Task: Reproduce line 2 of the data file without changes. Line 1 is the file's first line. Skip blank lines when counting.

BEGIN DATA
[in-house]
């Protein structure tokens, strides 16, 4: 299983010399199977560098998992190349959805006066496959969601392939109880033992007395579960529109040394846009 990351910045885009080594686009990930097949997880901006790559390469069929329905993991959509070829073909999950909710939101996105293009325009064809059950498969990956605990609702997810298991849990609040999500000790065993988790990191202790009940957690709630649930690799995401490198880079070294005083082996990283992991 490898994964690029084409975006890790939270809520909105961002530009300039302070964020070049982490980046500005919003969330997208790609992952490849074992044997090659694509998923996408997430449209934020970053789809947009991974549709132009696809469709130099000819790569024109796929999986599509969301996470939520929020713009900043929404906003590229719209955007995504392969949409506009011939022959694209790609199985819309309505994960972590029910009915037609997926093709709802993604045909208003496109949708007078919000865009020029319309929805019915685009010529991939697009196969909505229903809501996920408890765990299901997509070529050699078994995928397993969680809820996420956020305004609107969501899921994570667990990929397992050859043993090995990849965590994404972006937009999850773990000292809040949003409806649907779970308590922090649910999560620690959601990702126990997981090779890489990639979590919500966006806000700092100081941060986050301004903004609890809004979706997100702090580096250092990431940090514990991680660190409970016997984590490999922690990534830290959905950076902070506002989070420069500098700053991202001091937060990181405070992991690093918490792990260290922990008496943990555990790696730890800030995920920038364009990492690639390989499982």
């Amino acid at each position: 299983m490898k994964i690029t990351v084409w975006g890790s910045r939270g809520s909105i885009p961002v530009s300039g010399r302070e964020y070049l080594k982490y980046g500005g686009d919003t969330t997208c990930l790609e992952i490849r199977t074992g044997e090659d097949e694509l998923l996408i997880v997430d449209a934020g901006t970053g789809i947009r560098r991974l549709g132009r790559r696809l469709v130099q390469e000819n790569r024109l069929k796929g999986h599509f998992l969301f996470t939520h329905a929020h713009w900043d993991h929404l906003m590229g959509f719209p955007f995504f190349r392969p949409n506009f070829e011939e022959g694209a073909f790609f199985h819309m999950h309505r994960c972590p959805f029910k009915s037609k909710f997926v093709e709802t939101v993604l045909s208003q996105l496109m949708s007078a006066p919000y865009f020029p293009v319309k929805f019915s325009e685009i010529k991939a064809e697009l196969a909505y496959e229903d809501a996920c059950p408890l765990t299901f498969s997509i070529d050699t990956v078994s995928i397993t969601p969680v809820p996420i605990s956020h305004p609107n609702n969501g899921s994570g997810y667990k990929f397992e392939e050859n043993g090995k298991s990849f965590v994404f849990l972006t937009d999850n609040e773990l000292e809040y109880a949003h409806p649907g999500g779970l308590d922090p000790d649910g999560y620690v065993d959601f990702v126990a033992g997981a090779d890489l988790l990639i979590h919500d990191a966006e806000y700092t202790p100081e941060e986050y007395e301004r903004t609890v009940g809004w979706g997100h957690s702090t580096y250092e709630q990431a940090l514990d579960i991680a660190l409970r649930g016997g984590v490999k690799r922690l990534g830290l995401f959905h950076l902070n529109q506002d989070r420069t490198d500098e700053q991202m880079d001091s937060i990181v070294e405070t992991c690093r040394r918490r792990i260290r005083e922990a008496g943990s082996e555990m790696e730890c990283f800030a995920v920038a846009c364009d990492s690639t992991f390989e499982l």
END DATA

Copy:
């Protein structure tokens, strides 16, 4: 299983010399199977560098998992190349959805006066496959969601392939109880033992007395579960529109040394846009 990351910045885009080594686009990930097949997880901006790559390469069929329905993991959509070829073909999950909710939101996105293009325009064809059950498969990956605990609702997810298991849990609040999500000790065993988790990191202790009940957690709630649930690799995401490198880079070294005083082996990283992991 490898994964690029084409975006890790939270809520909105961002530009300039302070964020070049982490980046500005919003969330997208790609992952490849074992044997090659694509998923996408997430449209934020970053789809947009991974549709132009696809469709130099000819790569024109796929999986599509969301996470939520929020713009900043929404906003590229719209955007995504392969949409506009011939022959694209790609199985819309309505994960972590029910009915037609997926093709709802993604045909208003496109949708007078919000865009020029319309929805019915685009010529991939697009196969909505229903809501996920408890765990299901997509070529050699078994995928397993969680809820996420956020305004609107969501899921994570667990990929397992050859043993090995990849965590994404972006937009999850773990000292809040949003409806649907779970308590922090649910999560620690959601990702126990997981090779890489990639979590919500966006806000700092100081941060986050301004903004609890809004979706997100702090580096250092990431940090514990991680660190409970016997984590490999922690990534830290959905950076902070506002989070420069500098700053991202001091937060990181405070992991690093918490792990260290922990008496943990555990790696730890800030995920920038364009990492690639390989499982």